What is your dream?
My dream is to be a thought leader. To be someone who can influence in a positive way how people think about themselves and how people think about the world usually on current issues. When I first started my career the last thing on my mind was getting into business. When I was young I had friends around me who were natural business people that started buying stamps and making money selling them at a higher price to other kids. But I was never one of them. In many respects, I don’t see myself as a natural businessman. However, I recognised early in my career that financial independence and financial success are important to the life I want to live in order to be a thought leader. So I have devoted part of my life to doing business in order to pursue my passion.

As the world is evolving so quickly, what we learn in school often has little relevance when students step into the workforce. As parents and educators, how do we prepare the next generation to compete in the global market space?
Part of the discussion would revolve around the new ways of educating kids. There’s a lot of discussion now on moving away from the classroom to experiential learning or learning online. However, I am more interested in curriculums that are not taught in many schools, which I consider as life skills.

In my opinion, life skills include:

Positive Psychology or Resiliency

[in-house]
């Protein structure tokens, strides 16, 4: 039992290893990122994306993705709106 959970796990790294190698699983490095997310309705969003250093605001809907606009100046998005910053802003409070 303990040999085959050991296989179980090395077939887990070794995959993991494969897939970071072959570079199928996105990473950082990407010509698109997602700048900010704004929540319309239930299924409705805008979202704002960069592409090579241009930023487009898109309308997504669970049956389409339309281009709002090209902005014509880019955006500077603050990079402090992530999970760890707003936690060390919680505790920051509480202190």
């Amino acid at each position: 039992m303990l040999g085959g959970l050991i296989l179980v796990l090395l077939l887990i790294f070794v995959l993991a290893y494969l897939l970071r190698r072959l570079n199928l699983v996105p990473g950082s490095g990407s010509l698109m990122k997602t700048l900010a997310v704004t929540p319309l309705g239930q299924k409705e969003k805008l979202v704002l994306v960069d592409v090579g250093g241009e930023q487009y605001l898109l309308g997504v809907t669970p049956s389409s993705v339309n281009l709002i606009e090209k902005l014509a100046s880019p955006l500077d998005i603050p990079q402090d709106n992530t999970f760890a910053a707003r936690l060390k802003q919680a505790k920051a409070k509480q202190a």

Looking at the world and life in an optimistic manner. How do we teach kids to have the perspective that no matter how tough things are, the future can be better?

Financial Literacy
Whether you consider money to be important or not, many kids grow up not understanding how money works.

Communication / Negotiations / Public Speaking
How do you get to a common solution when you have two different opinions?

We live in a world where most kids are distracted with their devices. How do we keep them focused?

And then, there is also the growing importance of Social Skills that are disappearing with our increasing reliance on technology.

This is why we continue to be a little surprised (which we shouldn’t be), by the people who go on to succeed in life despite not being “academically successful” because they possess the necessary life skills that put them ahead.

That said, I also recognise the value of traditional disciplines (taught in school) as they empower and help us to advance in our career. For example, the ability to write well is a key skill and so is the ability to work with numbers. You would be surprised by the number of young graduates today who are not able to do these basic requirements.

In saying that, are you referring to the YouTube generation?
Kids today learn so much from Youtube, from hair colouring to makeup, you name it. While this revolutionary advancement has significantly shifted the way we learn things and consume information; the danger is when you are tempted to think that everything can be learnt instantly. To be any good at all, hours of practice is required and that certainly cannot be done through YouTube. In fact, for anything in life, to be great, there’s no quick fix. Traditional education still has an important role to play, as you need to build a strong foundation before you can fly.